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Test for Alzheimer’s

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Long before a person starts exhibiting the cognitive problems associated with Alzheimer's disease, their brain will develop abnormalities that doctors can detect through brain scans and spinal taps.

However, because those methods are costly, invasive, and time-consuming, most people never know they have Alzheimer's until they start experiencing symptoms.

Now, researchers have developed a blood test for Alzheimer's that can accurately diagnose patients with the disease — even if they aren't expected to develop symptoms for decades.

Experts believe this Alzheimer's test could be ready for clinical use within three years — meaning doctors could soon have a cheaper, simpler way to diagnose the disease early in its development.

Why Test for Alzheimer's?

Before getting into how the test for Alzheimer's works, it's worth considering the need for one.

After all, there's no way to treat the disease — only its symptoms — so what's the point of a test that diagnoses it years before it'll have any impact on a person's life? Wouldn't knowing what's ahead only cause people unnecessary stress?

That may be, but Alzheimer's researchers are constantly working to find new treatments, and in general, the earlier doctors begin treating a disease, the better the patient outcomes. It's possible that being able to intervene sooner will give doctors a leg up in developing therapies that might not be effective later on.

That means that once treatments are available, countless people could benefit from a test for Alzheimer's that can detect the disease in its beginning stages.

In the meantime, an early diagnosis can give people with the disease time to prepare for it, as well as give them the option to participate in the clinical trials needed to find those Alzheimer's treatments.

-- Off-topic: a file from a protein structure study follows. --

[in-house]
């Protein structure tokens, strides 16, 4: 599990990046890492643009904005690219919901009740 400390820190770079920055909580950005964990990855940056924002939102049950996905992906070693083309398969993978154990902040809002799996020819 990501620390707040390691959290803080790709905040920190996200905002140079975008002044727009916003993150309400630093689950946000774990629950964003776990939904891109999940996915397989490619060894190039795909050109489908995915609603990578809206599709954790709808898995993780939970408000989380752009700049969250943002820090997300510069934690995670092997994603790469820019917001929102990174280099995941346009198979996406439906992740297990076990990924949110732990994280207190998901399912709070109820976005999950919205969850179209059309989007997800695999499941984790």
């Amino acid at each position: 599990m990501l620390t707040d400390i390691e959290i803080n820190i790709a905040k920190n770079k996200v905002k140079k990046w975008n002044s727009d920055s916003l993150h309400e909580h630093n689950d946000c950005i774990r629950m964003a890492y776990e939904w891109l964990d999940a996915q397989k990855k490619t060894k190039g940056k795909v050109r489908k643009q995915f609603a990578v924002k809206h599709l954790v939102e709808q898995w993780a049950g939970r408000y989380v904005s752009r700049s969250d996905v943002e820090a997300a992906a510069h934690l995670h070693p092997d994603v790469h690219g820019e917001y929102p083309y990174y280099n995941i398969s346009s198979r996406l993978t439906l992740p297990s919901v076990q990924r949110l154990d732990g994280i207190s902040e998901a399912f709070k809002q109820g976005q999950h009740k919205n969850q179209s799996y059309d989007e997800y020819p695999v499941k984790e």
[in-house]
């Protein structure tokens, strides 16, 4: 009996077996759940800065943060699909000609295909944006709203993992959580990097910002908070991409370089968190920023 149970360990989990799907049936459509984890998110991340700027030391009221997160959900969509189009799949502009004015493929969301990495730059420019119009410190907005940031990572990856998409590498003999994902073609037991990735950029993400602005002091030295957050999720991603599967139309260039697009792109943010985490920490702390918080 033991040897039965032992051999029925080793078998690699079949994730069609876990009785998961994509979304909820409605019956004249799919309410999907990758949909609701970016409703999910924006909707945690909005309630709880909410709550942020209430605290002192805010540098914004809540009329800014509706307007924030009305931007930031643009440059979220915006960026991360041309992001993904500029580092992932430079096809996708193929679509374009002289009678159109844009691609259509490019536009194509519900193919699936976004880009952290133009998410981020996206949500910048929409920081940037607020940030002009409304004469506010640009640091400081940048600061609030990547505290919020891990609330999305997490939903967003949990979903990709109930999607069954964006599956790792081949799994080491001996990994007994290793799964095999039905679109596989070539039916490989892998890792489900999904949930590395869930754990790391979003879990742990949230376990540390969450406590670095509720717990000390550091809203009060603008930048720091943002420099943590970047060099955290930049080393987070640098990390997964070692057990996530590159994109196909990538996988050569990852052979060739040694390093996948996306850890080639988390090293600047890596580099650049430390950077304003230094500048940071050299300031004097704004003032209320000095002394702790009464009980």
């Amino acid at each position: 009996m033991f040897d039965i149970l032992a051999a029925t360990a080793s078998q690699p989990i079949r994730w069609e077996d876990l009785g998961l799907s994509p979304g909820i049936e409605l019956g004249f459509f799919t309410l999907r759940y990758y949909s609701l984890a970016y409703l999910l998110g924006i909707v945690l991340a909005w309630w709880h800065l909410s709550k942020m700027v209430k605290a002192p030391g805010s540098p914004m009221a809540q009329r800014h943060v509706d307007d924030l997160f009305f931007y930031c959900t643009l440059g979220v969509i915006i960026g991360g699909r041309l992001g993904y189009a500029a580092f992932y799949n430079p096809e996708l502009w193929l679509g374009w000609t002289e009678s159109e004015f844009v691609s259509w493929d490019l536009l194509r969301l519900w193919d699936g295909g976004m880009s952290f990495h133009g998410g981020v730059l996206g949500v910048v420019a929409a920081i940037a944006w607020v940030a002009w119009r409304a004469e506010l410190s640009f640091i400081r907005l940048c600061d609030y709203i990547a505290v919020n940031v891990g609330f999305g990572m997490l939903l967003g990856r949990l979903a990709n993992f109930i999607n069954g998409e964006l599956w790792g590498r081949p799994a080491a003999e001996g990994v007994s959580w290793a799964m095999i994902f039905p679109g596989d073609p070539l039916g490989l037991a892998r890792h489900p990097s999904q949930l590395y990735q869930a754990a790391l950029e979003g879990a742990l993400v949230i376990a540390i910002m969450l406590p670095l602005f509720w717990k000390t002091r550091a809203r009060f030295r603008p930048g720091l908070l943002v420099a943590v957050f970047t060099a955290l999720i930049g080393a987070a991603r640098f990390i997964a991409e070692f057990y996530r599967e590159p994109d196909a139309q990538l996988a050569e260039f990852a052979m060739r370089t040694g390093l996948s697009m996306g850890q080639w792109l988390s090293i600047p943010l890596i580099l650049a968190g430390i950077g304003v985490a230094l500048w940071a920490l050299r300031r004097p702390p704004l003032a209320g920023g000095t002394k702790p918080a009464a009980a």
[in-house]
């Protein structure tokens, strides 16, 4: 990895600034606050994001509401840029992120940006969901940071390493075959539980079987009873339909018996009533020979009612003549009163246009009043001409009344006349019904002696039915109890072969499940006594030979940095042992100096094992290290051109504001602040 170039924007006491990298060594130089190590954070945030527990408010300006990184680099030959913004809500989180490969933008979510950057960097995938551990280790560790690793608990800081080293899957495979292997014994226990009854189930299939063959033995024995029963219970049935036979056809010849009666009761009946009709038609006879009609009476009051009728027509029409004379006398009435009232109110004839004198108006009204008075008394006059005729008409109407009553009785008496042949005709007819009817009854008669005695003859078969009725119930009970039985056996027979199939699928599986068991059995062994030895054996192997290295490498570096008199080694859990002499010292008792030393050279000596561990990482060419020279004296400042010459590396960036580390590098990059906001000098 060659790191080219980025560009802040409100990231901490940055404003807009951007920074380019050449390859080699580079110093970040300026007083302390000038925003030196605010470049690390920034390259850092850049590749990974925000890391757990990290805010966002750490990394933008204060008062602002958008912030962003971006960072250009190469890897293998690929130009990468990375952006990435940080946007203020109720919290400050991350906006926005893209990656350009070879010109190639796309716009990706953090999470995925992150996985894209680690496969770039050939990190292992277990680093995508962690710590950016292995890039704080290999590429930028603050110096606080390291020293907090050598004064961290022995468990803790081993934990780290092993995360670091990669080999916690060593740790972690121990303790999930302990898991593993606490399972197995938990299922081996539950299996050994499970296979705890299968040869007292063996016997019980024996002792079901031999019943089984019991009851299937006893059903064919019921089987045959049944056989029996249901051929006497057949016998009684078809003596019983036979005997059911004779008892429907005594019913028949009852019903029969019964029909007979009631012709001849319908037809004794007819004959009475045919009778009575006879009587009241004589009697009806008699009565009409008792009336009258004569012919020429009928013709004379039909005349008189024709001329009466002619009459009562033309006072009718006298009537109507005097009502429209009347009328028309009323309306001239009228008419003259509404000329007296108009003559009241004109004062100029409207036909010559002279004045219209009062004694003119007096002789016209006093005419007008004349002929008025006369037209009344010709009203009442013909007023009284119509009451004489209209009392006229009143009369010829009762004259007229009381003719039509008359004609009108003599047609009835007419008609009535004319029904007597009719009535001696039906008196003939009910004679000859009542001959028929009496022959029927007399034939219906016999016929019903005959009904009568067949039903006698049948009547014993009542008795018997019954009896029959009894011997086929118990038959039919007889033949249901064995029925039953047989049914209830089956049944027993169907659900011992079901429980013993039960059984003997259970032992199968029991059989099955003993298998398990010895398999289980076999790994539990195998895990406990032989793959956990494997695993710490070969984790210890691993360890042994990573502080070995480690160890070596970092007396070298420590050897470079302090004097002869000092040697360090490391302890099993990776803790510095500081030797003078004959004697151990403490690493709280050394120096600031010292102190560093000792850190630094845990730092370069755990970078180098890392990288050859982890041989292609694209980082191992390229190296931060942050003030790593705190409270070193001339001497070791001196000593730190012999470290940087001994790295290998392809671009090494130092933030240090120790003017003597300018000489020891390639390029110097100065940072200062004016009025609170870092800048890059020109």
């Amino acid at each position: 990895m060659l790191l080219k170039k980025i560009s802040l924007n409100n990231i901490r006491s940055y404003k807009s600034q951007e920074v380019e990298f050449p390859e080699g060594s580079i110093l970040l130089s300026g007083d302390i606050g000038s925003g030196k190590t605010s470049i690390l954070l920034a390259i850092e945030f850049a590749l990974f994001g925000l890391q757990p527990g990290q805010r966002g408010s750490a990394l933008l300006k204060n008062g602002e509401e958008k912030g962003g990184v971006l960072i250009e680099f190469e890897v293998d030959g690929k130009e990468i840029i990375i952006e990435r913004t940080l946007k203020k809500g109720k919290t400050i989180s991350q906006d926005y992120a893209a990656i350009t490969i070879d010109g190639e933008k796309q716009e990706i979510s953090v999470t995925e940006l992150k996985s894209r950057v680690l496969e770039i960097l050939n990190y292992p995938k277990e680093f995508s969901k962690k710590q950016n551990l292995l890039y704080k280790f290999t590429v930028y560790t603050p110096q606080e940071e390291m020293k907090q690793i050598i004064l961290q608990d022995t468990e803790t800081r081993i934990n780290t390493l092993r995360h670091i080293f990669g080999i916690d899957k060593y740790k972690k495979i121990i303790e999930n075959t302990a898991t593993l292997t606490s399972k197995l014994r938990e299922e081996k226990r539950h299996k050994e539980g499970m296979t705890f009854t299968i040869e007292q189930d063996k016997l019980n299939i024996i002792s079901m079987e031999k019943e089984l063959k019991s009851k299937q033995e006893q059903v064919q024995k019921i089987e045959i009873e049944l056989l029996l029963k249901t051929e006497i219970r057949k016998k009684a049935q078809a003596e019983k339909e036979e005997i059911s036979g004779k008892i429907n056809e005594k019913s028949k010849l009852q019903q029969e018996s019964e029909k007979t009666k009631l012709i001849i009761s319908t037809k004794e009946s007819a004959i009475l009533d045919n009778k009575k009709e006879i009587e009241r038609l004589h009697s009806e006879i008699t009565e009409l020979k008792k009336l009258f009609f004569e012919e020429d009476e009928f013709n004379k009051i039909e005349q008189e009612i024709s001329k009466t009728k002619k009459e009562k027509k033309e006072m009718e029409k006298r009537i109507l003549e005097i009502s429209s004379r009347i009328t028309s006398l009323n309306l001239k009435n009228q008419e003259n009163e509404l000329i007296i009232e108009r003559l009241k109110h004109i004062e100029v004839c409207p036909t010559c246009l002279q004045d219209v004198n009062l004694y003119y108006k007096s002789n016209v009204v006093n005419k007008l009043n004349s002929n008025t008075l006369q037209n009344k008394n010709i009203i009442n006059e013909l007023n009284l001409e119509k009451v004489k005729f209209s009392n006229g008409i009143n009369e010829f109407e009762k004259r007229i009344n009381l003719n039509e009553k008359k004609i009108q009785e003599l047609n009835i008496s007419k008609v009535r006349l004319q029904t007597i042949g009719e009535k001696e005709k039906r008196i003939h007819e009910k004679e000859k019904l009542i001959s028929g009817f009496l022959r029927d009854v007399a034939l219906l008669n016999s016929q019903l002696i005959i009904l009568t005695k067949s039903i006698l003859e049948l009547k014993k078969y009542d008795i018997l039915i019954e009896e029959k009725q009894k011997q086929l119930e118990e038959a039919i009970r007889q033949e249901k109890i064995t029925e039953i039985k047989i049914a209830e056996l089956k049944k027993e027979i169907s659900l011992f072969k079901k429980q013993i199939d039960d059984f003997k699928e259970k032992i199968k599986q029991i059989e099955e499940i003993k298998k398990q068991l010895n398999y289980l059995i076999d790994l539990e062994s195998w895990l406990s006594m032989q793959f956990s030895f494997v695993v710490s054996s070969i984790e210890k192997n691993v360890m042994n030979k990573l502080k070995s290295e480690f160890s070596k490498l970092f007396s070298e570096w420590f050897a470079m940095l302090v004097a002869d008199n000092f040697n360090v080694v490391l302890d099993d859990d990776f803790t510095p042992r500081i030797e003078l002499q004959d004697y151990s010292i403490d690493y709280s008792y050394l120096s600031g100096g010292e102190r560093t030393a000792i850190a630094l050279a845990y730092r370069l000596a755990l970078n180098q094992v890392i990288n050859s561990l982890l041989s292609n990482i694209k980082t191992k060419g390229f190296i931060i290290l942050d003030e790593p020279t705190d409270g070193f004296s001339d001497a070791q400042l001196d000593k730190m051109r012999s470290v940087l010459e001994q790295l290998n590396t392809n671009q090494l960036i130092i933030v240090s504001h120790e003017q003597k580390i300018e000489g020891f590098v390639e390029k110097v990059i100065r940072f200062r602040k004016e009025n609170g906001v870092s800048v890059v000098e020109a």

A Better Alzheimer's Test

The abnormalities in the brains of Alzheimer's patients — amyloid plaques (clumps of sticky amyloid proteins) and tau tangles (twisted strands of tau proteins) — begin forming two decades or more before people begin experiencing symptoms.

Until now, without a brain scan or spinal tap, there was no way to know this was happening.

Until now, without a brain scan or spinal tap, there was no way to know this was happening.

A Lund University-led research team discovered that it could predict the presence of both plaques and tangles in a person's brain by measuring the amount of one specific tau protein (p-tau217) in their blood.

For a study published in the Journal of the American Medical Association, the researchers evaluated the accuracy of their blood test for Alzheimer's on 1,402 people.

They found that it was more accurate than MRI scans at detecting the disease and as accurate as PET scans and spinal taps. The only method more accurate is the only one that can definitively diagnose Alzheimer's: a brain autopsy.

The Potential of P-tau217

The same day the Lund University team published its study, researchers from Washington University School of Medicine in St. Louis (WUSTL) published a separate paper that also supports the use of p-tau217 as a target for a blood test for Alzheimer's.

In that study, published in the Journal of Experimental Medicine, the researchers used a different method to measure the p-tau217 levels in participants' blood, but also found a correlation between higher levels of the protein and the presence of amyloid plaques.

"Accurate, low-cost diagnosis is really exciting, so it’s a breakthrough."

Michael Weiner

"I personally find it very reassuring that these different groups are using different types of assays and getting the same result," WUSTL researcher Suzanne Schindler told the New York Times.

"It looks real," she continued. "It looks like 217 has tremendous promise as a blood test for Alzheimer's disease, and it is likely to correspond with the symptoms."

While neither team's Alzheimer's test is ready for clinical use just yet, Michael Weiner, an Alzheimer's disease researcher at UC San Francisco who was not involved in either study, told the NYT he thinks they could be "within a few years."

"It's not a cure, it's not a treatment, but you can't treat the disease without being able to diagnose it, and accurate, low-cost diagnosis is really exciting, so it's a breakthrough," he said.

We'd love to hear from you! If you have a comment about this article or if you have a tip for a future Freethink story, please email us at [email protected].

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